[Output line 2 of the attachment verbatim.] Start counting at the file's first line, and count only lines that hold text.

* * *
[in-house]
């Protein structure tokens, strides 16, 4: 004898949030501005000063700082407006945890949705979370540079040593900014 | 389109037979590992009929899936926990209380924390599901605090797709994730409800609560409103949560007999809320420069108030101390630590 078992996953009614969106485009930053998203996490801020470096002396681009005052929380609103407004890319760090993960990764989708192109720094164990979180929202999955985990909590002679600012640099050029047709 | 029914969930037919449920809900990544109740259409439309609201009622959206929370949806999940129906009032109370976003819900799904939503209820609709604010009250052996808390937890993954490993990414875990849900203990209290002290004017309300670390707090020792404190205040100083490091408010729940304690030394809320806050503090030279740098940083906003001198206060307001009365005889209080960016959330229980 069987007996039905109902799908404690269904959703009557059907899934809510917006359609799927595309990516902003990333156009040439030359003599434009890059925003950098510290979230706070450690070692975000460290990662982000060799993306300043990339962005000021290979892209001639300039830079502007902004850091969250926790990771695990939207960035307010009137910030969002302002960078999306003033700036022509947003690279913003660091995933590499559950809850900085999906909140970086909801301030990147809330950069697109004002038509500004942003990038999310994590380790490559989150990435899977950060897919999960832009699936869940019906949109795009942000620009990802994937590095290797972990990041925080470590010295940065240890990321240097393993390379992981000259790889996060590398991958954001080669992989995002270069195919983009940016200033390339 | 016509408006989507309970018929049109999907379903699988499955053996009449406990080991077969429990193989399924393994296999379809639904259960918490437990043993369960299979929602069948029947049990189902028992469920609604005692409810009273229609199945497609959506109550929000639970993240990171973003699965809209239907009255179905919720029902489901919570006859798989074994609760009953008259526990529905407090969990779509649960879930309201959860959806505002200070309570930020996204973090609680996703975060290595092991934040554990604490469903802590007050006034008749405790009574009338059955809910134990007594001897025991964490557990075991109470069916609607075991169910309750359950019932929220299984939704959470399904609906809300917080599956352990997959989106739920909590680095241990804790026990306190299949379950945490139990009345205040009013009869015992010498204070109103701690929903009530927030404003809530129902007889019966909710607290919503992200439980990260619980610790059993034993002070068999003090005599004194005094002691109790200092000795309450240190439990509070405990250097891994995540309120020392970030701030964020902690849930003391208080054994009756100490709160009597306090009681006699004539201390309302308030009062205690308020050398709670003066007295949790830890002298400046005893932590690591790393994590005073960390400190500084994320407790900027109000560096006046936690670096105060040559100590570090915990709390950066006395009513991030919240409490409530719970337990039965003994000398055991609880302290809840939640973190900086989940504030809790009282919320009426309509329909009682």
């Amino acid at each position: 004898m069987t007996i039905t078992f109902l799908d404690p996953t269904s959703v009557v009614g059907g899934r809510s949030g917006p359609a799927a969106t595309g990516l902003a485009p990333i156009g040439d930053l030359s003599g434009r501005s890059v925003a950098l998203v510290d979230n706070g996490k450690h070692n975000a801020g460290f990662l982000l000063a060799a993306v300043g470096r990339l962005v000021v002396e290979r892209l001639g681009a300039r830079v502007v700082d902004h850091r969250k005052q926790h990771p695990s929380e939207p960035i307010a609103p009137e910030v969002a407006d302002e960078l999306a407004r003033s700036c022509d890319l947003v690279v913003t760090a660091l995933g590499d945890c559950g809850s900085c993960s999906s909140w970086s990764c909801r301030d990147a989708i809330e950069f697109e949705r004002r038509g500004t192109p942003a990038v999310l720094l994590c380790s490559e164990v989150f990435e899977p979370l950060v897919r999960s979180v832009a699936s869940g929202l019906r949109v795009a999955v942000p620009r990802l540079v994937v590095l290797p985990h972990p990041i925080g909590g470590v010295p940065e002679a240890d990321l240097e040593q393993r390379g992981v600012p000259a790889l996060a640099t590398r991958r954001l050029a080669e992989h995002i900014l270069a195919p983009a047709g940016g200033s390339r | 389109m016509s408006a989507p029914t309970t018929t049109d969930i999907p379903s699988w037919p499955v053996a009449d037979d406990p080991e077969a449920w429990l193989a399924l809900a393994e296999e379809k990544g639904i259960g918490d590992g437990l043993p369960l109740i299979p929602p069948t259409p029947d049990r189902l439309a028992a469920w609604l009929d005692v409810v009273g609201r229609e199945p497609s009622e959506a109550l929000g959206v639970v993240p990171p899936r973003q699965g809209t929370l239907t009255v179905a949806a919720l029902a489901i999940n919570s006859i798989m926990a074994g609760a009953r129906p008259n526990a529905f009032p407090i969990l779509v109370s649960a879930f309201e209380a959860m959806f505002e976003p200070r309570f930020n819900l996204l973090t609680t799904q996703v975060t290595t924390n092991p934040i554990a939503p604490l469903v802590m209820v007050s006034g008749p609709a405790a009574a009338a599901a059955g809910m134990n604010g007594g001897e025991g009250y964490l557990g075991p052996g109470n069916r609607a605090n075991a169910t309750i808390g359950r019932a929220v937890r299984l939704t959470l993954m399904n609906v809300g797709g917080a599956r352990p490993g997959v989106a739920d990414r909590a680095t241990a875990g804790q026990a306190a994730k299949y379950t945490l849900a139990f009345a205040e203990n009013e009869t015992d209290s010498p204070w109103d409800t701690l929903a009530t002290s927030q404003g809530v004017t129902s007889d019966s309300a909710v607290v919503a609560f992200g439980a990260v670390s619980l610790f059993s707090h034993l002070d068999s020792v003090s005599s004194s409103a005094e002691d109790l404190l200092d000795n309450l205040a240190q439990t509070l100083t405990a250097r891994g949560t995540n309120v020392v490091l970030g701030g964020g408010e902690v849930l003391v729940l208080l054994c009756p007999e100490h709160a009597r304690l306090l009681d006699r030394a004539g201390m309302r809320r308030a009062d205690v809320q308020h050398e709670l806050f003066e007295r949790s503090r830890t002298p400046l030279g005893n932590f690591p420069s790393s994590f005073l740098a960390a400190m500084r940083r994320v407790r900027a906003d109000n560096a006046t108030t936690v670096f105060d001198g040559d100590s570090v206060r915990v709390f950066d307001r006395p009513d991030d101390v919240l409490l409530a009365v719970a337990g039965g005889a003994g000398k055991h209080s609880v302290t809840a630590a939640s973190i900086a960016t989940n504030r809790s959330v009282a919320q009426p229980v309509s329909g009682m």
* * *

């Protein structure tokens, strides 16, 4: 004898949030501005000063700082407006945890949705979370540079040593900014 | 389109037979590992009929899936926990209380924390599901605090797709994730409800609560409103949560007999809320420069108030101390630590 078992996953009614969106485009930053998203996490801020470096002396681009005052929380609103407004890319760090993960990764989708192109720094164990979180929202999955985990909590002679600012640099050029047709 | 029914969930037919449920809900990544109740259409439309609201009622959206929370949806999940129906009032109370976003819900799904939503209820609709604010009250052996808390937890993954490993990414875990849900203990209290002290004017309300670390707090020792404190205040100083490091408010729940304690030394809320806050503090030279740098940083906003001198206060307001009365005889209080960016959330229980 069987007996039905109902799908404690269904959703009557059907899934809510917006359609799927595309990516902003990333156009040439030359003599434009890059925003950098510290979230706070450690070692975000460290990662982000060799993306300043990339962005000021290979892209001639300039830079502007902004850091969250926790990771695990939207960035307010009137910030969002302002960078999306003033700036022509947003690279913003660091995933590499559950809850900085999906909140970086909801301030990147809330950069697109004002038509500004942003990038999310994590380790490559989150990435899977950060897919999960832009699936869940019906949109795009942000620009990802994937590095290797972990990041925080470590010295940065240890990321240097393993390379992981000259790889996060590398991958954001080669992989995002270069195919983009940016200033390339 | 016509408006989507309970018929049109999907379903699988499955053996009449406990080991077969429990193989399924393994296999379809639904259960918490437990043993369960299979929602069948029947049990189902028992469920609604005692409810009273229609199945497609959506109550929000639970993240990171973003699965809209239907009255179905919720029902489901919570006859798989074994609760009953008259526990529905407090969990779509649960879930309201959860959806505002200070309570930020996204973090609680996703975060290595092991934040554990604490469903802590007050006034008749405790009574009338059955809910134990007594001897025991964490557990075991109470069916609607075991169910309750359950019932929220299984939704959470399904609906809300917080599956352990997959989106739920909590680095241990804790026990306190299949379950945490139990009345205040009013009869015992010498204070109103701690929903009530927030404003809530129902007889019966909710607290919503992200439980990260619980610790059993034993002070068999003090005599004194005094002691109790200092000795309450240190439990509070405990250097891994995540309120020392970030701030964020902690849930003391208080054994009756100490709160009597306090009681006699004539201390309302308030009062205690308020050398709670003066007295949790830890002298400046005893932590690591790393994590005073960390400190500084994320407790900027109000560096006046936690670096105060040559100590570090915990709390950066006395009513991030919240409490409530719970337990039965003994000398055991609880302290809840939640973190900086989940504030809790009282919320009426309509329909009682």